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Losing libraries in Somerset & Gloucestershire

Paul Barltrop | 14:04 UK time, Wednesday, 26 January 2011

Library books

What is it about libraries?

I don't just mean why are they taking such a hammering as councils slash their spending.

But how come they stir up much more protest than other, bigger cuts?

Dozens are threatened with closure across the West. Somerset County Council went furthest, at first announcing 20 would lose their funding.

Gloucestershire propose sweeping changes - with up to 11 closing.

Wiltshire are following suit, with 10 small branches in jeapordy.

There are some straightforward reasons why councils are doing this. Libraries aren't a matter of life and death. Many other things they spend money on, such as caring for the elderly or vulnerable children, can be.


The public know this; when consulted about cuts, there is very strong support for protecting social services.

So the cutting eye of the council axeman turns to less critical things, like youth clubs and libraries.

Losing the former affects relatively few. Losing the latter matters to many - and they can be formidable campaigners.

I have talked to groups from Gloucester to Glastonbury: they're eloquent and well-educated.

Add to that the fact that libraries are very visible, a tangible local asset that cameras can easily focus on, and you have a very potent mix.

The eruption of anger in Somerset has already brought a big u-turn: nine libraries have been reprieved.

But the leader of the council was keen to stress the cuts must go on; they'll just be spread more widely around the county's libraries.

And perhaps the furore has its uses.

It diverts attention from where much bigger cuts are being made.

Top of the hitlist: council staff.

In Somerset 1,500 jobs are expected to go; in Gloucestershire it's around 1,000.

Talking to one union man I asked if he felt frustrated at the lack of public sympathy for threatened civil servants, who are often dismissed as backroom bureaucrats and pen-pushers.

His reply suggested resignation more than anger.

"They won't really care until their services start to suffer in a year or two's time."

And, as any politician will tell you, a year or two is a very long time in politics.


  • Comment number 1.

    As an inhabitant of Berkeley in Gloucestershire, we are at risk of losing our library. When we do, should we have a reduction in our council tax since this is a facility we are not being provided in Berkeley. Similarly, we are losing our hospital, secondary school and youth club. If the council are not providing the facilities then we should not pay.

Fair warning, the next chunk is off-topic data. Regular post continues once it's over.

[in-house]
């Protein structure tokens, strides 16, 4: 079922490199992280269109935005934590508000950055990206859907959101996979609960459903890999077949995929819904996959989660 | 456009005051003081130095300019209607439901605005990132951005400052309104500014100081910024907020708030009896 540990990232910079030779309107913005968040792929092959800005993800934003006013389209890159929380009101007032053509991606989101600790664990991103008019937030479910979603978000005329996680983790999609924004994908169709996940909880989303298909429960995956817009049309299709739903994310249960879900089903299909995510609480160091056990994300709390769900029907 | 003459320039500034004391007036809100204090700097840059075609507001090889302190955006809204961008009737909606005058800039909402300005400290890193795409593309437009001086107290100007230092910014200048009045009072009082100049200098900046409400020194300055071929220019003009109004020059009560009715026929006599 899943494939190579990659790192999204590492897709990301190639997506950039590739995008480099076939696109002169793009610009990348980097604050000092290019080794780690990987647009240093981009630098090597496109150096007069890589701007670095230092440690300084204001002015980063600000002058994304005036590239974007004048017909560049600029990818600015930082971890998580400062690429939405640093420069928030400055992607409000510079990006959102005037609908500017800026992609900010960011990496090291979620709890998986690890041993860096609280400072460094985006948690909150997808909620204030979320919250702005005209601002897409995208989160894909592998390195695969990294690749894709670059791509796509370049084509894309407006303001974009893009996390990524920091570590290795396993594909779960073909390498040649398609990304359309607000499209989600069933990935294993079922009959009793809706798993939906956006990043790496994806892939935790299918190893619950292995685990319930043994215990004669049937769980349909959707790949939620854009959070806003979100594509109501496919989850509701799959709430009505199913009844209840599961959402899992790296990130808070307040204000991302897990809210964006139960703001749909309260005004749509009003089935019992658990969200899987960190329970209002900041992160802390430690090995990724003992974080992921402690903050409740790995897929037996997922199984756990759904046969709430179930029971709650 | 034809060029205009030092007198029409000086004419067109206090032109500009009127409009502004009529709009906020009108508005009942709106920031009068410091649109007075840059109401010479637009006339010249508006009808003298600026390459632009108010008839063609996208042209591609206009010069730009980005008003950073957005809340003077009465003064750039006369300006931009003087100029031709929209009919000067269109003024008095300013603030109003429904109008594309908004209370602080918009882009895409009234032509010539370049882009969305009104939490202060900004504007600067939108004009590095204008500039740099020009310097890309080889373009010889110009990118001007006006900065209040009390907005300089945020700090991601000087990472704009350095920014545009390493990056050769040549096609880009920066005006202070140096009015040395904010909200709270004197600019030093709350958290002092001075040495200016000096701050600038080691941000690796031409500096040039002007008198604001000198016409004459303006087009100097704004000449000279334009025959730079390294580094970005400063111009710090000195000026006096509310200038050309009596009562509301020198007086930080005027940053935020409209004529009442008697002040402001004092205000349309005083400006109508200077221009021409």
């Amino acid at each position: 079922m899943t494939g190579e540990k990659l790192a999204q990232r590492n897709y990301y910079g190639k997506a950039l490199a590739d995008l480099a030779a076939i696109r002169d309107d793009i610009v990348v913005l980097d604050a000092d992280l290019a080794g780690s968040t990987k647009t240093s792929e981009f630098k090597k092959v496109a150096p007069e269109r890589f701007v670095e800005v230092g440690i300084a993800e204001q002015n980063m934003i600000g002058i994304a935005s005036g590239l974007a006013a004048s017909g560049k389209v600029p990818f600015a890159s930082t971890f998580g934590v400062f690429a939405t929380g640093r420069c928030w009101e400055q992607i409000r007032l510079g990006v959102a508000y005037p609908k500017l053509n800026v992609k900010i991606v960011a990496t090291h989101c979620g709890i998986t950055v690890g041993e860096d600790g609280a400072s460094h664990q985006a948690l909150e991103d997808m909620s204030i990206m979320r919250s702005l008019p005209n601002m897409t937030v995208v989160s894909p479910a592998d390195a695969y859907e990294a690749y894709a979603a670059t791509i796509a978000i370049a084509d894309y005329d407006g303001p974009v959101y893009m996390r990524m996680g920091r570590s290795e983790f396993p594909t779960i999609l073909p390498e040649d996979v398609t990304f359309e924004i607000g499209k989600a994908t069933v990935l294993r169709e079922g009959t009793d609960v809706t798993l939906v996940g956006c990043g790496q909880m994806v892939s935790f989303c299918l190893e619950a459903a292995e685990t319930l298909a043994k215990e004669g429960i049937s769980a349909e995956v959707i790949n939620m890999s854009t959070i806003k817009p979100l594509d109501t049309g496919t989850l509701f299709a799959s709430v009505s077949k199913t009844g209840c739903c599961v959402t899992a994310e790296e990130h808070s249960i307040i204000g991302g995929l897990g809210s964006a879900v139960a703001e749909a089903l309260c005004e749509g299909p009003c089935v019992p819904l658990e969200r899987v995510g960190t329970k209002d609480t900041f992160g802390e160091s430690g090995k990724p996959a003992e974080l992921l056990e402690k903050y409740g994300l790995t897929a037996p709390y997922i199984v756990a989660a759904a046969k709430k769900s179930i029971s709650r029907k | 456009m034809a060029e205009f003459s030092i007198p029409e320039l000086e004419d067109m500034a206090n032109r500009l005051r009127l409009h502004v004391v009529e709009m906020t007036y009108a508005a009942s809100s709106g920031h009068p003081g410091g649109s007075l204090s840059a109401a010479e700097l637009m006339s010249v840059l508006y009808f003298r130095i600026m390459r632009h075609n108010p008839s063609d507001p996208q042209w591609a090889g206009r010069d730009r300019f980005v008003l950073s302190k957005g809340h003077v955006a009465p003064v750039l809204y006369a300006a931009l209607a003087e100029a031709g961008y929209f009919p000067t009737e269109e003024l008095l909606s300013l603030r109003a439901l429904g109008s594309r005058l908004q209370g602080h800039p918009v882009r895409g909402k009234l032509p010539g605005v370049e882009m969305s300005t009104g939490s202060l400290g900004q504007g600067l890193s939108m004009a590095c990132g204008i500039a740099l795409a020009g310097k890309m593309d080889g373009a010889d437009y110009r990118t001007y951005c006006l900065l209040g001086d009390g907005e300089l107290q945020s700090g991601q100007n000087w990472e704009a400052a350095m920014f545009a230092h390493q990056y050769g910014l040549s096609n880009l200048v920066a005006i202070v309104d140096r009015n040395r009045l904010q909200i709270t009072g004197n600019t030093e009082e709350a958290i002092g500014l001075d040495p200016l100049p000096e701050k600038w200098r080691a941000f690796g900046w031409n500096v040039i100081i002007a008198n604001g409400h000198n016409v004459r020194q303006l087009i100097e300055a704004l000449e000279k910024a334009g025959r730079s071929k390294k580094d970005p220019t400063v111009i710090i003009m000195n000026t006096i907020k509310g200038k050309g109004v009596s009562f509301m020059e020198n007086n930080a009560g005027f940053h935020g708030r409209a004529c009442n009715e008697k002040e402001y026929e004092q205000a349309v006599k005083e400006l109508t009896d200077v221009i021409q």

• Comment number 2.

    I agree to a certain extent with your anonymous trade unionist.

    At one time I worked for the Department of Transport. Mention that you work for a `Department` and most people imagine a huge, monolithic organisation heavy on beauraucracy. In fact, D of T Central is relatively small and made up partly of specialist accident investigators The rest of the Department is made up of 5 or 6 semi-autonomous agencies, headed by Chief Executives brought in from the private sector on short-term contracts. Staff are as likely to be vehicle examiners or coastguards as `pencil pushers`.

    Lunch is often a bag of chips in a van or portakabin, injury through accident or assault is not unknown.

    Having said that, speaking as a loyal trade unionist of many years standing, the unions have not made this case to the general public. I don`t flatter myself that I`m particularly eloquent, but I`ve managed to get my humble message across in a few sentences. Too often, trade unionist leaders are products of `conference culture`, reluctant to take a message to the man in the street pro-actively.

    I will be supporting Save our Libraries Day on 5 Feb. I hope a few of those who do likewise will also take the time to sign online petitions in support of the coastguards and others whose work really can be `a metter of life and death`.

  • Comment number 3.

    A rather lazy piece of political journalism, in my opinion. Broadbrush, and completely with nuance. Most of the questions that have been asked of people on their opinions about cuts, have been so designed to elicit particular answers, that the responses are virtually meaningless.

    Certainly, in Somerset , the consultation on libraries was an almost complete sham, a set of loaded questions, and a thinly disguised trawl for community groups, and volunteers , to take over libraries.

    This is more about political ideology than financial imperative. Perhaps, soon, the Coalition will be recognised for what it is, and will be voted out.


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